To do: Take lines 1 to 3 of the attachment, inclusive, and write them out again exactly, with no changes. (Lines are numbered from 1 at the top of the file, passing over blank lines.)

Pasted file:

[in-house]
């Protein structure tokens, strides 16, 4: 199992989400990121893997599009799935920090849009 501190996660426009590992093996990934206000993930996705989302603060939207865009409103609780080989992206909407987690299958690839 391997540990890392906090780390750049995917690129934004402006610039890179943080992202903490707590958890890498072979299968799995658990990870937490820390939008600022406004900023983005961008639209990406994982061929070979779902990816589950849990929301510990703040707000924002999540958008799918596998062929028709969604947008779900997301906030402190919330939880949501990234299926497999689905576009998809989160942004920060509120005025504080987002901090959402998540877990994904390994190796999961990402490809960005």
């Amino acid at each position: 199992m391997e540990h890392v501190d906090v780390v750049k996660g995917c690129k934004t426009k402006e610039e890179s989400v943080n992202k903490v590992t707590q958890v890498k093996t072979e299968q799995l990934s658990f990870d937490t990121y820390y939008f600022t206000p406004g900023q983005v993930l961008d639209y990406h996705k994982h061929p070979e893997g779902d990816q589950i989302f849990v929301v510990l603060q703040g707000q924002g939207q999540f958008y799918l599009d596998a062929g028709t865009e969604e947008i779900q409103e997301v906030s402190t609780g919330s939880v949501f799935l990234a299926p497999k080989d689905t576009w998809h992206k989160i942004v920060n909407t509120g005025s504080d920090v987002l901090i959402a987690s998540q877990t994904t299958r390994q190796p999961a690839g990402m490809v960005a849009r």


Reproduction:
[in-house]
């Protein structure tokens, strides 16, 4: 199992989400990121893997599009799935920090849009 501190996660426009590992093996990934206000993930996705989302603060939207865009409103609780080989992206909407987690299958690839 391997540990890392906090780390750049995917690129934004402006610039890179943080992202903490707590958890890498072979299968799995658990990870937490820390939008600022406004900023983005961008639209990406994982061929070979779902990816589950849990929301510990703040707000924002999540958008799918596998062929028709969604947008779900997301906030402190919330939880949501990234299926497999689905576009998809989160942004920060509120005025504080987002901090959402998540877990994904390994190796999961990402490809960005």
């Amino acid at each position: 199992m391997e540990h890392v501190d906090v780390v750049k996660g995917c690129k934004t426009k402006e610039e890179s989400v943080n992202k903490v590992t707590q958890v890498k093996t072979e299968q799995l990934s658990f990870d937490t990121y820390y939008f600022t206000p406004g900023q983005v993930l961008d639209y990406h996705k994982h061929p070979e893997g779902d990816q589950i989302f849990v929301v510990l603060q703040g707000q924002g939207q999540f958008y799918l599009d596998a062929g028709t865009e969604e947008i779900q409103e997301v906030s402190t609780g919330s939880v949501f799935l990234a299926p497999k080989d689905t576009w998809h992206k989160i942004v920060n909407t509120g005025s504080d920090v987002l901090i959402a987690s998540q877990t994904t299958r390994q190796p999961a690839g990402m490809v960005a849009r």